In light of the ongoing investigation by Special Counsel Robert Mueller into the Trump campaign’s ties to Russia during the 2016 election, it can also be expected that focus on China’s capacity to interfere will only grow. This trend of shifting focus from Russia to China began to play out in comments on China made on Monday on Fox News where Pompeo used the phrase “pushing back against the Chinese threat” twice in a nearly identical context.

4. More restrictions on free trade (expected)

USA Engage, a trade council, shows Pompeo has having a neutral stance on free trade, a departure from a longer term trend of US endorsement of removing trade barriers. In the past, Pompeo has voted against the US Export-Import bank resuming the aid that it offers to foreign companies in the form of loans and insurance for buying US commodities.

This is all in the larger context of Trump signing new tariffs on steel and aluminum last week, signalling a broader Trump Administration turn towards protecting American industry at the expense of freer trade.

5. Stronger demands of the India-US relationship in Afghanistan (expected)

In a speech given at the Fort Myers military base August last year, Trump told an audience that included Mike Pompeo that he wanted India to take a more decisive role in Afghanistan. He alluded to the $30 billion USD trade deficit the US has with India and said that India could use some of its trade gains to invest in Afghanistan’s redevelopment. The announcement, which came two months after Narendra Modi’s hug-heavy visit to the White House, showed that the Pompeo could solicit more help from India in rebuilding Afghanistan. This would be restricted to economic aid as India has ruled out military involvement, which at least makes geographic sense: despite India’s Google Map rendition of India’s border, there is not a direct route for India to reach Afghanistan by land or air.

6. More “Trumpism” in US foreign policy (expected)

It is no secret that Tillerson and Trump have had a tense relationship, which was likely a large factor in Tillerson’s removal. Tillerson was reported by NBC to have called Trump a “moron,” which Tillerson has not denied (a State Department spokesperson denied the comment) and Tillerson appears to have found out he was fired via Trump’s Twitter feed.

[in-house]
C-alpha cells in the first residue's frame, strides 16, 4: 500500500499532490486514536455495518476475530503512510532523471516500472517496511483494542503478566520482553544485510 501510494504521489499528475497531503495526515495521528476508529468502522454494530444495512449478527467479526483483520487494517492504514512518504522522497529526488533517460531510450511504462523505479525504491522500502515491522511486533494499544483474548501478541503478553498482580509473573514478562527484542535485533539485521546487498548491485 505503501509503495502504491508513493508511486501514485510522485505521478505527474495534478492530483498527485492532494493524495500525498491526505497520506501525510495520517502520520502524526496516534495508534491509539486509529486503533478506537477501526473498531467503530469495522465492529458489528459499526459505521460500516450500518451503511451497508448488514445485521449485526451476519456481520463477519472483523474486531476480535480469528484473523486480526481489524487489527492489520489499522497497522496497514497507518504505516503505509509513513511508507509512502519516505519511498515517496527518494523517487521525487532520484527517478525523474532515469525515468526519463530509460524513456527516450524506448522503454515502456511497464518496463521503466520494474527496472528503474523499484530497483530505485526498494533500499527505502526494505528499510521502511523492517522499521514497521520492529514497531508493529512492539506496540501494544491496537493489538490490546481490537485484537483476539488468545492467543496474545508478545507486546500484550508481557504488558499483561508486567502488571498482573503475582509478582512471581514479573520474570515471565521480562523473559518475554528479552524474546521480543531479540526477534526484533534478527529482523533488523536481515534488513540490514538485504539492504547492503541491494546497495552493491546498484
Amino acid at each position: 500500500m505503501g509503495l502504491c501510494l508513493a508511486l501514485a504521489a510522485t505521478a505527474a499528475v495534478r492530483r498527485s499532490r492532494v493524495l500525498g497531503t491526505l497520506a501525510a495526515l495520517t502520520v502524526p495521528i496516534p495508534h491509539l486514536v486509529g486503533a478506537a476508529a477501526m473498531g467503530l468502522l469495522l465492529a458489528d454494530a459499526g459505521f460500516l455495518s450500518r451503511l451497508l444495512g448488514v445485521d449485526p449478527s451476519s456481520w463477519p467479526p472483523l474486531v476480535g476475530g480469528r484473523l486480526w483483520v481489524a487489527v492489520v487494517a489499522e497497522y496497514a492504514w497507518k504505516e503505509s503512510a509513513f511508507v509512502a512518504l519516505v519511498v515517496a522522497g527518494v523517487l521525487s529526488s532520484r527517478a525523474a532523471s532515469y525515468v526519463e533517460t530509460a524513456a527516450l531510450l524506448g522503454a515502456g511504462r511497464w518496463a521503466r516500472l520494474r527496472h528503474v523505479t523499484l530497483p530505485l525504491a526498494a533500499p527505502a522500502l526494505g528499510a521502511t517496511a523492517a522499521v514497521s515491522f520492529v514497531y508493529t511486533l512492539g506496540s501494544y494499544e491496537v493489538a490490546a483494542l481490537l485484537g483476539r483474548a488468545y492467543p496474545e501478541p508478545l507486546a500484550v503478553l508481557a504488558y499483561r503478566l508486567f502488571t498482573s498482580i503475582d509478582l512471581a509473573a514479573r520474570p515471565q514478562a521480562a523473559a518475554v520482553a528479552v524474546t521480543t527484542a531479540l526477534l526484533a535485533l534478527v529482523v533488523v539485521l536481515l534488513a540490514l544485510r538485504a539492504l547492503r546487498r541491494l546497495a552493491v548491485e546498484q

The Secretary did not speak to the President this morning and is unaware of the reason, but he is grateful for the opportunity to serve, and still believes strongly that public service is a noble calling and not to be regretted.

We wish Secretary-Designate Pompeo well

— Steve Goldstein (@UnderSecPD) March 13, 2018 ]]>

A difference of opinion does not make for a unified Trump cabinet, but it does imply that the foreign policy leadership of Tillerson was not necessarily the verbatim will of the President.

By contrast, Pompeo is very much in line with Trump. A former US army veteran and Republican congressman from Kansas, Pompeo has opposed the nuclear deal with Iran, called China out for sending spies to the US with the intention to steal secrets, and led the inquiry against former secretary of state Hillary Clinton for her handling of the attacks on a US diplomatic enclave in Benghazi, Libya in 2012. Even in public statements, Pompeo has always tailored his responses to match with the President’s outlook. A glaring example is how Pompeo dealt with speculation of Russia hacking the US Elections of 2018.